At the very least, the court should make itself subject to the code of conduct that applies to the rest of the federal judiciary.
Neither of these patterns is borne out by the analysis, suggesting that the structures of the languages are lineage-specific and not governed by universals.
Chomsky's grammar should show patterns of language change that are independent of the family tree or the pathway tracked through it, whereas Greenbergian universality predicts strong co-dependencies between particular types of word-order relations.
The second, by Joshua Greenberg, takes a more empirical approach to universality, identifying traits (particularly in word order) shared by many languages which are considered to represent biases that result from cognitive constraints.
A few generative rules are then sufficient to unfold the entire fundamental structure of a language, which is why children can learn it so quickly.
This is because the networked computer has sparked a secret war between downloading and uploading — between passive consumption and active creation — whose outcome will shape our collective future in ways we can only begin to imagine.
Applications like tumblr.com, which allow users to combine pictures, words and other media in creative ways and then share them, have the potential to add stickiness by amusing, entertaining and enlightening others.
Not only did they develop such a device but by the turn of the millennium they had also managed to embed it in a worldwide system accessed by billions of people every day.
The challenge the computer mounts to television thus bears little similarity to one format being replaced by another in the manner of record players being replaced by CD players.
One reason for the persistence of this pyramid of production is that for the past half-century, much of the world's media culture has been defined by a single medium — television — and television is defined by downloading.
Even after the advent of widespread social media, a pyramid of production remains, with a small number of people uploading material, a slightly larger group commenting on or modifying that content, and a huge percentage remaining content to just consume.
In physics, one approach takes this impulse for unification to its extreme, and seeks a theory of everything — a single generative equation for all we see.
It is becoming less clear, however, that such a theory would be a simplification, given the dimensions and universes that it might entail.
Here, Darwinism seems to offer justification for if all humans share common origins it seems reasonable to suppose that cultural diversity could also be traced to more constrained beginnings.
The most famous of these efforts was initiated by Noam Chomsky, who suggested that humans are born with an innate language — acquisition capacity that dictates a universal grammar.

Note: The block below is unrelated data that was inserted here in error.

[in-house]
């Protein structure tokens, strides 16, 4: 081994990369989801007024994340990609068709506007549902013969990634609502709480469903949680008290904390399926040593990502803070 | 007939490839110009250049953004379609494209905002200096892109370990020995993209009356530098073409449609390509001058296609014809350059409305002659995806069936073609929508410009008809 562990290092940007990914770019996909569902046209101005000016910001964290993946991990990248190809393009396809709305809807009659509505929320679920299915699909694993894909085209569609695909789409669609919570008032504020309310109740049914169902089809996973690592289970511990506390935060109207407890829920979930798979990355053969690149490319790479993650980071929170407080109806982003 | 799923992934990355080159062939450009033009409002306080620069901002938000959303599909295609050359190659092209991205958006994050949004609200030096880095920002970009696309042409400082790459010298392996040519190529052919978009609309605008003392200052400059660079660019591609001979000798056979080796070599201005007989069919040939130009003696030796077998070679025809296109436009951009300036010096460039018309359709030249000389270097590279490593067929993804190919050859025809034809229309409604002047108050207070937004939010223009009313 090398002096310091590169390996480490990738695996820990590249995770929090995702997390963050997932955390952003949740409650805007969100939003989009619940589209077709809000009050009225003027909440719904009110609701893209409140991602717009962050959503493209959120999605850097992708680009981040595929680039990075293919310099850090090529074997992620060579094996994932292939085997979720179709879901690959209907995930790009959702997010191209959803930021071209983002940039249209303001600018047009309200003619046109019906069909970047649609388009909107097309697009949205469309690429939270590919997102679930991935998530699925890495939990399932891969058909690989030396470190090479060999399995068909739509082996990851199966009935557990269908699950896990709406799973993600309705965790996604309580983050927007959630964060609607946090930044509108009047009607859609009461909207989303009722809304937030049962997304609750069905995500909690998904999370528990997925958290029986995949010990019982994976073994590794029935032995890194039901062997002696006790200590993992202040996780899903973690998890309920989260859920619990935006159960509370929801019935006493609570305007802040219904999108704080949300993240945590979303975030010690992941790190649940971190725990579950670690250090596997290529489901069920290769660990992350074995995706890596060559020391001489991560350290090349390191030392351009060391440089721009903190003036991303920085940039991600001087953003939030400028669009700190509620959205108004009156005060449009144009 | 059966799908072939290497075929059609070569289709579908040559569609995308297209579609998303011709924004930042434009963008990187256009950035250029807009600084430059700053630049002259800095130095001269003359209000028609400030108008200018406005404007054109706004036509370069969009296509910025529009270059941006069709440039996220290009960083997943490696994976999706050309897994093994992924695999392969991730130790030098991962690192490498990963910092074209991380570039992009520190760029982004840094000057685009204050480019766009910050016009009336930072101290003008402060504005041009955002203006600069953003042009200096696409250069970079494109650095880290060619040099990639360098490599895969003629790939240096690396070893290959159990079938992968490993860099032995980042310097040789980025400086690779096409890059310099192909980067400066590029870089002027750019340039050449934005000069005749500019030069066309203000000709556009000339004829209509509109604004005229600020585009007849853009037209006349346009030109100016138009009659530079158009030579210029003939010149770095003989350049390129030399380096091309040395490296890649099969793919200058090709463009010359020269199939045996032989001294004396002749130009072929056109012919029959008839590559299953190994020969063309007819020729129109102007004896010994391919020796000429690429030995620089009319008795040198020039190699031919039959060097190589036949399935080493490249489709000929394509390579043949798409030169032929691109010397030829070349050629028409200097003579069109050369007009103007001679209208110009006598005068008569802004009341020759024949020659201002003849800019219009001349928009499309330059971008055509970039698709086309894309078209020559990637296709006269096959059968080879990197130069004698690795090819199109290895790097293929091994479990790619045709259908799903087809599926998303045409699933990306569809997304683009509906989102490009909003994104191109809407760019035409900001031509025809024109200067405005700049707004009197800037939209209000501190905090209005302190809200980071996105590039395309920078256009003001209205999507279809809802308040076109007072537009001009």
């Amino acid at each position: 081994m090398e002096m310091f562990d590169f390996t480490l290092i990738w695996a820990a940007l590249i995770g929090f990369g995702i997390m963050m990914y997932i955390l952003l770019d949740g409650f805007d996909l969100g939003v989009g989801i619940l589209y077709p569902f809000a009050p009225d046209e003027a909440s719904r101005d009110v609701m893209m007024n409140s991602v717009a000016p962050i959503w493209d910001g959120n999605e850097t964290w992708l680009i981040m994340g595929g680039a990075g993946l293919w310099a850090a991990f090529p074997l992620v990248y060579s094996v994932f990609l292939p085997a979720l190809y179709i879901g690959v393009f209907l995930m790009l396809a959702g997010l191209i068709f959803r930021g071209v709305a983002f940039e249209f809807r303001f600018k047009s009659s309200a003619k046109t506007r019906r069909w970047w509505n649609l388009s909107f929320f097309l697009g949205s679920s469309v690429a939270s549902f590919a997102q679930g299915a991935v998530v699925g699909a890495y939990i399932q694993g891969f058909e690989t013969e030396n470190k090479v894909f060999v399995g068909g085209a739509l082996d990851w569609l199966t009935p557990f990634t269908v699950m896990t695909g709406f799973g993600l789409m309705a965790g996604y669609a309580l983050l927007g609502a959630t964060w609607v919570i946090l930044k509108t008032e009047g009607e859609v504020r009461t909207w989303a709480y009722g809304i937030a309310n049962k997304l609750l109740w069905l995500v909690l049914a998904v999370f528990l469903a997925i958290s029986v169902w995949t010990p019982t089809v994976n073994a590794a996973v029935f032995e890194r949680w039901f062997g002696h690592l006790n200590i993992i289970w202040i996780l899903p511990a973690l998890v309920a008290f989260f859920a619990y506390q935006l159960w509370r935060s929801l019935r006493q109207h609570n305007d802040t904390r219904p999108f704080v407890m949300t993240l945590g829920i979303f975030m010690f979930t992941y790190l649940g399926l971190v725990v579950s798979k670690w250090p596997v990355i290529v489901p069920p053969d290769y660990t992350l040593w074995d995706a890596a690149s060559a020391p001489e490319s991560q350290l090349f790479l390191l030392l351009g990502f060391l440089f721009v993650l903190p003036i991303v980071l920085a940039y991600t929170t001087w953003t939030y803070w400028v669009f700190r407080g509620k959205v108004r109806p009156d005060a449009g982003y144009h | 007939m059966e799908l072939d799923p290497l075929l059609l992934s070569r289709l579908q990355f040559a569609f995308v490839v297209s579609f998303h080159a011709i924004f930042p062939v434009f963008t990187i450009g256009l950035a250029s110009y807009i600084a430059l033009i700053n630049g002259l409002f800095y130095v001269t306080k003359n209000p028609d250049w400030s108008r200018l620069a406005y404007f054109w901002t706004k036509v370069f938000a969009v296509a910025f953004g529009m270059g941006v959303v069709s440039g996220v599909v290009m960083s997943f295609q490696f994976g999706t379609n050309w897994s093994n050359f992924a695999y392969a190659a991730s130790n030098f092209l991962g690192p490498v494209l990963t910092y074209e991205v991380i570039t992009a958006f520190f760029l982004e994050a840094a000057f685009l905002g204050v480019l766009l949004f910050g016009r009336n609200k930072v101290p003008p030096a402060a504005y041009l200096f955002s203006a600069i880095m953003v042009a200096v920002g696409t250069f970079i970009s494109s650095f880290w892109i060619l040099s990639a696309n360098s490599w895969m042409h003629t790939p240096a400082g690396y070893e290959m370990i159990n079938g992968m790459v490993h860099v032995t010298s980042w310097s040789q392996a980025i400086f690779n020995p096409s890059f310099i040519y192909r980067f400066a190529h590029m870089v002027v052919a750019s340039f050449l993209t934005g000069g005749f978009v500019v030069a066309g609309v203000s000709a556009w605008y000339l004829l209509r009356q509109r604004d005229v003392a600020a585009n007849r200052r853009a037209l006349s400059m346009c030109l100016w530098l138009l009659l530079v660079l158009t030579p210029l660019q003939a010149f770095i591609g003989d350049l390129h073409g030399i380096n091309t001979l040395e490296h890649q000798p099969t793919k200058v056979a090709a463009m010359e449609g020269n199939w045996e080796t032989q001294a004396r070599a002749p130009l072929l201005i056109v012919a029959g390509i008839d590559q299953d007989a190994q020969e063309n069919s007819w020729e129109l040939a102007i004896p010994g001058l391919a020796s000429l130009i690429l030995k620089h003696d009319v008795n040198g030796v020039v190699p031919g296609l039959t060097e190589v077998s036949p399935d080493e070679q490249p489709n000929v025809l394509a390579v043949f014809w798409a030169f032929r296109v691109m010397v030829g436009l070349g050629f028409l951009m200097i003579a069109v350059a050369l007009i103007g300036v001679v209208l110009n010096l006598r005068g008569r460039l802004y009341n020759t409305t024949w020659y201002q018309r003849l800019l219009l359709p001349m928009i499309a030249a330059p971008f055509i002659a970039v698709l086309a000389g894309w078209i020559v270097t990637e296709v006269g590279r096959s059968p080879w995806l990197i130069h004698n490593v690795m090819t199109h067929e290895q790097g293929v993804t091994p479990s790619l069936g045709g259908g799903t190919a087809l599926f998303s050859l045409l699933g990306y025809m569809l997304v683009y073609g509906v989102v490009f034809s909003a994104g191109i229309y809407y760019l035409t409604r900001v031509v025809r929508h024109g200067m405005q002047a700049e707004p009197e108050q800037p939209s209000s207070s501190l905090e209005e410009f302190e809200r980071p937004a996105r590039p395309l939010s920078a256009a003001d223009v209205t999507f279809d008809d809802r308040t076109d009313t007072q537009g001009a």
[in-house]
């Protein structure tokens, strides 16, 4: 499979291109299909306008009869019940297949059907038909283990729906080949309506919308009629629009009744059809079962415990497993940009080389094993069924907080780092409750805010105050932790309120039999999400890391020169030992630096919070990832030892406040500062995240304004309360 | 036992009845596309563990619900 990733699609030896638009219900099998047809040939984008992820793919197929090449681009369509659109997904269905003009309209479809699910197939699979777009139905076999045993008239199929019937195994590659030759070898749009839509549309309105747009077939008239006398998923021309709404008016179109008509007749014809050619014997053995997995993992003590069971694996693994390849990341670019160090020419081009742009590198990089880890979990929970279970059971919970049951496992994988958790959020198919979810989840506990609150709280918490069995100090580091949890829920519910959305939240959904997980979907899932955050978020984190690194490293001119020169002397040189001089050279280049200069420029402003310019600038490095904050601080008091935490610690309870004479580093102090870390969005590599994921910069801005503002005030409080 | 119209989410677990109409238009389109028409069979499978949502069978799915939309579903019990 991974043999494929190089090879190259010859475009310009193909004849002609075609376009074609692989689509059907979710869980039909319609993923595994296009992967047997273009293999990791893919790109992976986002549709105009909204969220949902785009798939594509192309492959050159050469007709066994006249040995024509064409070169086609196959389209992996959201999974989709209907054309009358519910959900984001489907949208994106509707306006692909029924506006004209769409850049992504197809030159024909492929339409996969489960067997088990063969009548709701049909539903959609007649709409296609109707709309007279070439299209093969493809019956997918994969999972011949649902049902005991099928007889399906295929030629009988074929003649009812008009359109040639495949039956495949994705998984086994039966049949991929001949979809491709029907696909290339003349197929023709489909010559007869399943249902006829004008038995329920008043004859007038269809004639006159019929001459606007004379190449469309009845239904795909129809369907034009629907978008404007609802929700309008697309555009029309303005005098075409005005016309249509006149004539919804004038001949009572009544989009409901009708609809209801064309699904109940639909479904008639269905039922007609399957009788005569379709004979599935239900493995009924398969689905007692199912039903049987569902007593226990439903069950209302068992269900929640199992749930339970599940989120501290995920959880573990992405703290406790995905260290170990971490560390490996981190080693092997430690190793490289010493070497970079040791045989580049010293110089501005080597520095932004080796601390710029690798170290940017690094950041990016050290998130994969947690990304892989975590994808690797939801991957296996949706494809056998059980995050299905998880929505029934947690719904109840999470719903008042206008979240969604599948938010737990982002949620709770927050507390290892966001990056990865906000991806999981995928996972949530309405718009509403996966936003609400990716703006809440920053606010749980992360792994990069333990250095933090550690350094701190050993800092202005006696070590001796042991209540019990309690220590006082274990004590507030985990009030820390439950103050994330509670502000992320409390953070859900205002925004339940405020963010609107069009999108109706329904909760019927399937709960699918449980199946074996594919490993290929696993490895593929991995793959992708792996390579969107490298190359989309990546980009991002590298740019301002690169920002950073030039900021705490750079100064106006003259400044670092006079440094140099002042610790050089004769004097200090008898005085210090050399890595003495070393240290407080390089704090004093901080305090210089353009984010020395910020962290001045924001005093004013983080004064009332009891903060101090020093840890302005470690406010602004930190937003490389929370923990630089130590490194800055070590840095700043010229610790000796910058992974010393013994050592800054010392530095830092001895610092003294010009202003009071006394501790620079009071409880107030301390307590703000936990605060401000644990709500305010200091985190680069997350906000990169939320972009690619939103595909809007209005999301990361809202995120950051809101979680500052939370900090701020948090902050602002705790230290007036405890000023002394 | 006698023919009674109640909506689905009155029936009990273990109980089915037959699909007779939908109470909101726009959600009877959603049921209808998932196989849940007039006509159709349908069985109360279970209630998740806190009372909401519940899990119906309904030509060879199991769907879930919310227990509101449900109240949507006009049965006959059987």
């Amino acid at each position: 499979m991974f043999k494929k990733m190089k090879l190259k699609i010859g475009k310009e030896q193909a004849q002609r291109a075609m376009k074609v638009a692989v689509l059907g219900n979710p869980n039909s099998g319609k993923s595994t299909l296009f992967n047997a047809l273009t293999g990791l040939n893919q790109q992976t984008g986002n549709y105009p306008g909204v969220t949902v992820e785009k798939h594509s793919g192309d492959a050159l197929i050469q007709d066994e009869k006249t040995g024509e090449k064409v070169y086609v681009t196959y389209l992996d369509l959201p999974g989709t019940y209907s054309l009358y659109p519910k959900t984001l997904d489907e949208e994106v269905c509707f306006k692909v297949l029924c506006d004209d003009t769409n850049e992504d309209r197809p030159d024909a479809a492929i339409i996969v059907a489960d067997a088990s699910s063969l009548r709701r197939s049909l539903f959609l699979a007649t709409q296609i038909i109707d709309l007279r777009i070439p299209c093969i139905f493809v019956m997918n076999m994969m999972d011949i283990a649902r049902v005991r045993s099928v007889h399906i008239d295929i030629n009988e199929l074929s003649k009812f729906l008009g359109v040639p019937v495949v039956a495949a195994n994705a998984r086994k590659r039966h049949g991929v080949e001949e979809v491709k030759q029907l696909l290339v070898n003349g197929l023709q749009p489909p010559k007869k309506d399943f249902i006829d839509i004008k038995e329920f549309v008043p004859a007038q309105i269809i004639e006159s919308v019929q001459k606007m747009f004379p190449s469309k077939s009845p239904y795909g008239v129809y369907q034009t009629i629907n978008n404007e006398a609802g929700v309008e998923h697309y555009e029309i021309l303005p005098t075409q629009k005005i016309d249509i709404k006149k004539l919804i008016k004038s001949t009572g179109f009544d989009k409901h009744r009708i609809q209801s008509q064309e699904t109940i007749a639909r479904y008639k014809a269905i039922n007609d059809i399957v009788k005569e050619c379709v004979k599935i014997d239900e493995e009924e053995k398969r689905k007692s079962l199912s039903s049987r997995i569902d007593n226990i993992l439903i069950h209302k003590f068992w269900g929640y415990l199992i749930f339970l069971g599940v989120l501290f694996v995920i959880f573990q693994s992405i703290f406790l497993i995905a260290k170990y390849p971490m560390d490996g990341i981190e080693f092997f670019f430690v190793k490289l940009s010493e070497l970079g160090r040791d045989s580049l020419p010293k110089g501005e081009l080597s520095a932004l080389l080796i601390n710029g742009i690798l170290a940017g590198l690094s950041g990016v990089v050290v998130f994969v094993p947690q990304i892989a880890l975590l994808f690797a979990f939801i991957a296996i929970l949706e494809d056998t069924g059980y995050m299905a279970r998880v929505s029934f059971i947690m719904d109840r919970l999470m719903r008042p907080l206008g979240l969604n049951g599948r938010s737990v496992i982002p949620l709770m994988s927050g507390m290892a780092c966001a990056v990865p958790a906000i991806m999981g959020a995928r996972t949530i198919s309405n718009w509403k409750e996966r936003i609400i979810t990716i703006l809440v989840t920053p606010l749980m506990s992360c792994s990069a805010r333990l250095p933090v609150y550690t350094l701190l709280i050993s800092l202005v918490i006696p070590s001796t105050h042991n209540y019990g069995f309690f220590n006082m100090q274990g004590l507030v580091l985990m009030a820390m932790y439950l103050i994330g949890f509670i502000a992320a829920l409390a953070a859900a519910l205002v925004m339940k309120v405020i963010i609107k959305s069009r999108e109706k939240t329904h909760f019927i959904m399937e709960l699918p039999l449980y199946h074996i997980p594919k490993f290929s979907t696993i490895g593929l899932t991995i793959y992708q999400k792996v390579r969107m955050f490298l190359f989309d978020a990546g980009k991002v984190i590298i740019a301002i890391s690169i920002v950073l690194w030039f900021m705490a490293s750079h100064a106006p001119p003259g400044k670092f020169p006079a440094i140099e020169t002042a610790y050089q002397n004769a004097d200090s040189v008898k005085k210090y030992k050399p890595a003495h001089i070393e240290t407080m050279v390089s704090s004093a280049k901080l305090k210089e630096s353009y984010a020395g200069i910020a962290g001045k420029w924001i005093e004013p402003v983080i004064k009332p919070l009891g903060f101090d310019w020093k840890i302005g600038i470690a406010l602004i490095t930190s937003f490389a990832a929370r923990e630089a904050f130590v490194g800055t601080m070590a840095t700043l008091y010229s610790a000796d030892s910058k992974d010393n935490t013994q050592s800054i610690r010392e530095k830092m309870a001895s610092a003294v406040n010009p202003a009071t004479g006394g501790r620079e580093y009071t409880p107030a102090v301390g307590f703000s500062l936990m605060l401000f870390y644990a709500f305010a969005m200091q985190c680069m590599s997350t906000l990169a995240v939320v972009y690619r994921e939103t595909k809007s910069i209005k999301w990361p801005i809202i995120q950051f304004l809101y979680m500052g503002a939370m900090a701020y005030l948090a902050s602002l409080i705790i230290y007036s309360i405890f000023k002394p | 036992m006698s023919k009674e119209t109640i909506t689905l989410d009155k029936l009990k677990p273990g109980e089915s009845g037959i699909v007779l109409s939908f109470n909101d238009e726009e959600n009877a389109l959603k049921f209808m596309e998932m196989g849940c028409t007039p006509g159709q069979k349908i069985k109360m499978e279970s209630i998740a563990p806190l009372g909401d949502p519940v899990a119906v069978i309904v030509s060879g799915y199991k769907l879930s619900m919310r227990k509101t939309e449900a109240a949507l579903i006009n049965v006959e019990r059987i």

To filter out what is unique from what is shared might enable us to understand how complex cultural behavior arose and what guides it in evolutionary or cognitive terms.
When the court deals with social policy decisions, the law it shapes is inescapably political — which is why decisions split along ideological lines are so easily dismissed as unjust.
Humans are unique in their capacity to not only make tools but then turn around and use them to create superfluous material goods — paintings, sculpture and architecture — and superfluous experiences — music, literature, religion and philosophy.
The second half of the 20th century saw a collection of geniuses, warriors, entrepreneurs and visionaries labour to create a fabulous machine that could function as a typewriter and printing press, studio and theatre, paintbrush and gallery, piano and radio, the mail as well as the mail carrier.
We don't need more categories, but we need to change the way we think about categories.
To start, we can recognize the new birds of passage, those living and thriving in the gray areas.
They are energetic participants in a global economy driven by the flow of work, money and ideas.
We need them to feel that home can be both here and there and that they can belong to two nations honorably.
We need them to imagine the United States as a place where they can be productive for a while without committing themselves to staying forever.
Scientists have found that although we are prone to snap overreactions, if we take a moment and think about how we are likely to react, we can reduce or even eliminate the negative effects of our quick, hard-wired responses.
Looking beyond the culture war logic of right or wrong means opening up the middle ground and understanding that managing immigration today requires multiple paths and multiple outcomes, including some that are not easy to accomplish legally in the existing system.
Snap decisions can be important defense mechanisms; if we are judging whether someone is dangerous, our brains and bodies are hard-wired to react very quickly, within milliseconds.
Along with the many folks looking to make a permanent home in the United States came those who had no intention to stay, and who would make some money and then go home.
We hail them as Americans in the making, or brand them as aliens to be kicked out.
That framework has contributed mightily to our broken immigration system and the long political paralysis over how to fix it.